The Microsoft Corporation was publicly criticized recently for collecting information on its customers at the time of registration that included an embedded identification code in Windows 98 allowing for the matching up of individually created documents with their human creators (Markoff 1999). At least partially in response to this criticism, Microsoft has published a series of papers on "How to Minimize Metadata" in some of its proprietary applications.
Indeed, the very nature of the Internet (i.e., its reliance on packet-switching as the mode for information being propagated) means that message traffic accumulates an audit trail of metadata in the form of routing information which can be easily traced -- unless one takes concerted action to maintain anonymity. It has become common knowledge (although it is still easily overlooked) that virtually every move one makes surfing in cyberspace -- literally every keystroke entered on a home or desktop computer -- is potentially traceable by being recorded on some server or hard disk, either locally or on a remote Web site. Much of this is embedded in subterranean places in computers and is inaccessible to users without sophisticated knowledge of the inner workings of the computer hardware and software.
Focusing solely on end users, one key question regarding using metadata as an information tool is whether it is possible to create, out of a sea of potential proprietary and ad hoc end-user generated metadata, one or more standardized metadata sets that add to the value of the underlying data so as to contribute to what is termed here the underlying trustworthiness of the records themselves (i.e., their completeness, authenticity, and preservability over time).(2) But which metadata is itself worthy of preservation? Obviously, choices have to be made because the logical structure of electronic documents does not necessarily translate into their physical appearance on the computer screen. This may greatly complicate the question of what constitutes a complete, authentic, and reliable record of transactions in cyberspace and how such records are to be preserved over time -- something the information management community has been contemplating.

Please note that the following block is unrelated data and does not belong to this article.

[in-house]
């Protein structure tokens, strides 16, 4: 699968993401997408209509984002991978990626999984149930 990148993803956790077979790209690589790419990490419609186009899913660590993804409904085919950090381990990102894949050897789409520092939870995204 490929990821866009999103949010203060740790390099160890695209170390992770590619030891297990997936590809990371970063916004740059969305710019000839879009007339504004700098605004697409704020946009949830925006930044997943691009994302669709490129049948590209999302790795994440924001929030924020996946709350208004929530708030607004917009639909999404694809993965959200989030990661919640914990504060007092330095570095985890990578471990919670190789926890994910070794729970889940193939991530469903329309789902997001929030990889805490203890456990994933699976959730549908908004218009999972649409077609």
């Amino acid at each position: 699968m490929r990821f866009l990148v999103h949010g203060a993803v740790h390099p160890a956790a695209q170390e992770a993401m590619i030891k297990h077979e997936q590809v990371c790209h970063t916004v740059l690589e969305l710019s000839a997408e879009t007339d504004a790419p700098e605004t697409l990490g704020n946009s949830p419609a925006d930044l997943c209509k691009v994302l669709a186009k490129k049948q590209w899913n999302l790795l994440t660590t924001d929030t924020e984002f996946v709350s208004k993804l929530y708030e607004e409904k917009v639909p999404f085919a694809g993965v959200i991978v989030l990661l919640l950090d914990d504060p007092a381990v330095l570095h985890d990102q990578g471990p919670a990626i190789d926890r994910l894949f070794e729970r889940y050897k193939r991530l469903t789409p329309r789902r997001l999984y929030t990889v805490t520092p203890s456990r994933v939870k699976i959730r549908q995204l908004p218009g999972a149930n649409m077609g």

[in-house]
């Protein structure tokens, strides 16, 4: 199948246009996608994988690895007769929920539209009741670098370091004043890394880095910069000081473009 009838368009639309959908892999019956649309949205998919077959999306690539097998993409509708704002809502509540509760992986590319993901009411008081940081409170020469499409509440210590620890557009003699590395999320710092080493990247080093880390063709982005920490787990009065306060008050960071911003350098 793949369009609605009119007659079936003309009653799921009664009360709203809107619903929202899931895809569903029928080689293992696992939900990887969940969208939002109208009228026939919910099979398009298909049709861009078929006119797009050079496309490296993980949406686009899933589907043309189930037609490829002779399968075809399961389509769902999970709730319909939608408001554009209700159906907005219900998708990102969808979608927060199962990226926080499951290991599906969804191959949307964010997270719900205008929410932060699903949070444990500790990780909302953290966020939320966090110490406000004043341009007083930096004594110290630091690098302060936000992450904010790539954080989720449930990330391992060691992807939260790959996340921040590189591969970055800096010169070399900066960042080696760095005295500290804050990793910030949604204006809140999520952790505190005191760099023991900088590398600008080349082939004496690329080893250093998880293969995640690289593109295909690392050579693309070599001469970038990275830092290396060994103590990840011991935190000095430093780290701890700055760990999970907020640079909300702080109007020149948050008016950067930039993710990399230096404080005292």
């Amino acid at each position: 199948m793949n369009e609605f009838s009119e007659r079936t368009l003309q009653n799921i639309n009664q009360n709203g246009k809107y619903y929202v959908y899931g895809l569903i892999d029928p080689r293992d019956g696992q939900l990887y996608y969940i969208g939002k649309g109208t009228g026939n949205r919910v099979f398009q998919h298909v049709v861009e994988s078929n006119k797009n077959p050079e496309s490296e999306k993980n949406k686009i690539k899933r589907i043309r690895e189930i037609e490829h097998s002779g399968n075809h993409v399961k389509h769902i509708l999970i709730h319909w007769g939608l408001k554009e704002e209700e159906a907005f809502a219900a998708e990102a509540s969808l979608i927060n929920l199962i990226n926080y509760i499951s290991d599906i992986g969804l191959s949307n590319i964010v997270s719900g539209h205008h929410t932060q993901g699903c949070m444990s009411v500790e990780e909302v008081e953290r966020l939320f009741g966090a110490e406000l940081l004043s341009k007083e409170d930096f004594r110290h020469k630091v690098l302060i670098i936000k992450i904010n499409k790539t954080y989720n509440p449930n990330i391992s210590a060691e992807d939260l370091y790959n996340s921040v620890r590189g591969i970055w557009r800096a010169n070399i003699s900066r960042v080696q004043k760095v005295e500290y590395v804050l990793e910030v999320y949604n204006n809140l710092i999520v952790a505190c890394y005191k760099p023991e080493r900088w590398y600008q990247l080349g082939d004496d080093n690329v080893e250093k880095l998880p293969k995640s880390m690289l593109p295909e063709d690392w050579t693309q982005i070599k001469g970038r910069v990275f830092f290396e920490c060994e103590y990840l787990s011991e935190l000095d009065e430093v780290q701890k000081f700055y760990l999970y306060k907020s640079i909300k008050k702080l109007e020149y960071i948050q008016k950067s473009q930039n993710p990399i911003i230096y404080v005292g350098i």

In the paper-based world, there are well-settled rules and expectations and centuries of case law that govern what establishes trustworthiness in terms of rules concerning what constitutes "best evidence" as to originals or copies of a document, what challenges may be brought to question the authenticity of a document, and whether a document may be admitted into evidence for the truth of its contents as an exception to the rule against hearsay (Perritt 1992; Peritz 1986). Charles Merrill has noted that "[w]hen computers were first introduced into the business environment, and electronic records were still novel, proof of process was frequently required as a condition to admission under ... [the] business records exception to the hearsay rule" (1999). However, "[s]ince that time, courts have become more accepting of computer printouts without much authentication, overruling `Garbage In, Garbage Out' arguments" (Merill 1999; Jablon 1997)
In Merrill's view, the fact that up until now electronic records have resided in essentially closed systems has led to a chain of custody objections not being given much attention by the courts. The Internet, as the paradigmatic open system, now potentially changes everything by demanding increased emphasis on "authentication of identity of originators of information" and "authentication of record integrity."
The following is a brief overview of three very different types of policy initiatives that may yet contribute to a comprehensive metadata approach to managing information as we head into the next century. As arguably the first "killer application" in cyberspace, it is appropriate to look at e-mail and its metadata issues first, then the U.S. government's response to the litigation threat first posed by the PROFS case involving these issues. Other initiatives, including the use of digital signatures in building a public key infrastructure, as well as the development of open systems and specifications represented by XML and RDF, will also be addressed.
Front-End Metadata Tagging and Other Fallout from the PROFS Litigation
For the past decade, the U.S. government has struggled with one aspect of the problem of managing information, having been confronted in a series of high-profile federal court cases with the not-so-simple task of figuring out (1) how to get a handle on enormous quantities of electronic mail and word processing documents and (2) preserving those designated as long-term or permanent records. Although the holdings of the courts in these cases have not been expressly framed in terms of metadata, it is clear that the courts have viewed electronic records as more complete than corresponding hard copy printouts. It is therefore worth examining the lessons of the PROFS case for what it may instruct about public institutions using standardized metadata for preserving electronic records.